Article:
Saturday, June 28, 2008

PC(USA) in the Ditch

From Presyterians for Renewal:

The actions of the 218th General Assembly have made it clear that the PC(USA)’s compromise of the Gospel of Jesus Christ has reached an unprecedented level. It is clear that the PC(USA)’s confession of the Lordship of Jesus Christ and commitment to our Reformed confessions has (sic) weakened to the point that we can no longer assume a common framework of conversation. The pain of this realization has been used by God to clarify our next steps.

Read all of PFR's "Reshaping the PC(USA)" report on the current GA and what, finally, PFR proposes to do.

This action by a very faithful group of Christians in our denomination has really been long in coming.

2 comments:

Anonymous said...

So, basically, the GA has decided that the reason that our denomination is shrinking is that we have paid too much attention to Scripture, so we need to get away from that annoying book. Isn't that the gist of this? The society and the culture declares that sexual sin is no longer sin, and so we tow the culture line and agree.

I am seriously considering jumping ship. However, the problem is that the Presbyterians who actual consider the Word of God to be just that have been jumping ship, and look where it's getting us.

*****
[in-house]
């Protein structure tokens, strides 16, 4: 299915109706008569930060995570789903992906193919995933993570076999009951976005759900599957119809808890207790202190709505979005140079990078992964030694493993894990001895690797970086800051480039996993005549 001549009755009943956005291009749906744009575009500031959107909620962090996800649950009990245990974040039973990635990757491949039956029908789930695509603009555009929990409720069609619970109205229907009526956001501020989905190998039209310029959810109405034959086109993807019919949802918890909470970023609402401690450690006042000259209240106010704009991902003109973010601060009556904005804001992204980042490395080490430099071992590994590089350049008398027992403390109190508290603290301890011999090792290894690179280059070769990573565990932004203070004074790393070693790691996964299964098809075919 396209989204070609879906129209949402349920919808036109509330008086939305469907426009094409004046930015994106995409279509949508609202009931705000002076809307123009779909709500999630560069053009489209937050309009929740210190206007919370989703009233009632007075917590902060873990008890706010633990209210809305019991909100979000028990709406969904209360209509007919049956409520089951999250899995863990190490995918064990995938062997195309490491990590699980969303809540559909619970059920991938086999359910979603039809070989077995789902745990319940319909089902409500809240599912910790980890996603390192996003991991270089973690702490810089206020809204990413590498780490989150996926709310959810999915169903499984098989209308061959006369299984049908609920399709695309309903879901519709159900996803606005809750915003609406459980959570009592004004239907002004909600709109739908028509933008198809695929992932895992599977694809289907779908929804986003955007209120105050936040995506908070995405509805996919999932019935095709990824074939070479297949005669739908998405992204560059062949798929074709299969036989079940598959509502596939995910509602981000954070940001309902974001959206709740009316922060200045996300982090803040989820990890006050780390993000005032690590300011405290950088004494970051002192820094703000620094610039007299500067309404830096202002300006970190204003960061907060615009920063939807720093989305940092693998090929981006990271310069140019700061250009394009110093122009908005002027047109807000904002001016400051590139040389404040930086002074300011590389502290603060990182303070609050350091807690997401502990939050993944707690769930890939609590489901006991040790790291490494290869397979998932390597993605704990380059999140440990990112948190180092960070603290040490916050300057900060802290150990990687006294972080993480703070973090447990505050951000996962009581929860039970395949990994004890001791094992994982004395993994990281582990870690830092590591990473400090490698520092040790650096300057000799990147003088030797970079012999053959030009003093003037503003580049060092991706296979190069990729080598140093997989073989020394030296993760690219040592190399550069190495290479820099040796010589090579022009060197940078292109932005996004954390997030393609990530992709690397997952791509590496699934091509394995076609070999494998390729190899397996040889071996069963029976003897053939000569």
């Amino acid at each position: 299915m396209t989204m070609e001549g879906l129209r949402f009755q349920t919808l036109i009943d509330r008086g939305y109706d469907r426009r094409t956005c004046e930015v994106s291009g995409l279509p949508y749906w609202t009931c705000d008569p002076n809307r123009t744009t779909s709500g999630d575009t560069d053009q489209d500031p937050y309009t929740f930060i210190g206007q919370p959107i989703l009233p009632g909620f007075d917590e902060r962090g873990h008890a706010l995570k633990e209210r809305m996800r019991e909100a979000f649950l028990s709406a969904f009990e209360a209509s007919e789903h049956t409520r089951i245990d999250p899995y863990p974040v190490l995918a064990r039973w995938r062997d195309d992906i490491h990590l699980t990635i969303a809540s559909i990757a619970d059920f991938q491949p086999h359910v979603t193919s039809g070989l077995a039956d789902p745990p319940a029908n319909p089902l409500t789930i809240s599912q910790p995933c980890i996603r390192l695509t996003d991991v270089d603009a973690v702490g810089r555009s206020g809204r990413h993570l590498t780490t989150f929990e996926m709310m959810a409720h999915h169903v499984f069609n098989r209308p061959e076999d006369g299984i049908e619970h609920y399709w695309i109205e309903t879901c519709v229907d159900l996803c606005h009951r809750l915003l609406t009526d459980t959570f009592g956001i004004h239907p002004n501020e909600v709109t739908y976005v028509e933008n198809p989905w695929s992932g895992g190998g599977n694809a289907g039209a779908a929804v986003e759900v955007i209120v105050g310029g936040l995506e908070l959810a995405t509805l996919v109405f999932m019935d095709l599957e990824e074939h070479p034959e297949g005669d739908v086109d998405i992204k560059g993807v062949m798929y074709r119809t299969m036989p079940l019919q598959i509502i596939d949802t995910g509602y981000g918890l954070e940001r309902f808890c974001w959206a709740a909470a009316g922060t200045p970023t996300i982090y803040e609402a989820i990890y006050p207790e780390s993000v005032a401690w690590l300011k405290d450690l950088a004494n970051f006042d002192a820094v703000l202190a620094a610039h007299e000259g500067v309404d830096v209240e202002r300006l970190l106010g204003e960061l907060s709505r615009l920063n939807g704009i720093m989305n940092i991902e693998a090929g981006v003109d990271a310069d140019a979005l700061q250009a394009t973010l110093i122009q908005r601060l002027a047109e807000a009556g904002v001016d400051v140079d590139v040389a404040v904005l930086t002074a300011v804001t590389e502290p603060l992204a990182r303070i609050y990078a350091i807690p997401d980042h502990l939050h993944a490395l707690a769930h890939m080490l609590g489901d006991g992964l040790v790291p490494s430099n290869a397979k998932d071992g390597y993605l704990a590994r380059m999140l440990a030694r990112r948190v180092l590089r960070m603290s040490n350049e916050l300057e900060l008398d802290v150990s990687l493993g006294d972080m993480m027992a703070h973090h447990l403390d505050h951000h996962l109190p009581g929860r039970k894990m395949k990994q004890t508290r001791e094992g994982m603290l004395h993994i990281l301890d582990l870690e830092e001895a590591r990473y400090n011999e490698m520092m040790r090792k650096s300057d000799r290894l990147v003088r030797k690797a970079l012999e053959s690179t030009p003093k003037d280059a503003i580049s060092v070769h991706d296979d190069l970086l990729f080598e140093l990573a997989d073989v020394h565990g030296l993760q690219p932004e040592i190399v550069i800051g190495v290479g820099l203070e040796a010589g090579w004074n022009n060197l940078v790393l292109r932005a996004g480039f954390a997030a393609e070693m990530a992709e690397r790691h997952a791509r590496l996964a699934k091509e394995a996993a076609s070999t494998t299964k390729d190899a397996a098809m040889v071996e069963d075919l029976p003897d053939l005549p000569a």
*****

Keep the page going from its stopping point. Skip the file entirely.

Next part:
I figure that if this continues, then my kids will only know the Presbyterian Church (USA) by stories I tell them. And I'm not even sure that I will tell them stories about it except as cautionary tales.

Am I a right-winged nutcase for wanting to see my church adhering to Scripture as much as possible, and being salt and light to the world rather than letting the world continue to influence us?

Paul said...

I talked to one younger person about this. His view seemed to be that what GA does doesn't much matter; that it is more about who controls the property that keeps pushing this thing and that's not so important; and that there are plenty of faithful churches around to which one can go if your church goes down.

We have attended our church for 35 years. Many times it would have been so much easier to have left, rather than put up with various forms of local, presbytery, and denominational nonsense. We've had to explain ourselves to orthodox Christians from more "faithful" churches. Yet God has blessed us greatly through our church and even the higher structures. "Faithful" is not a word that is confined to the idea of having right theology, although it includes it.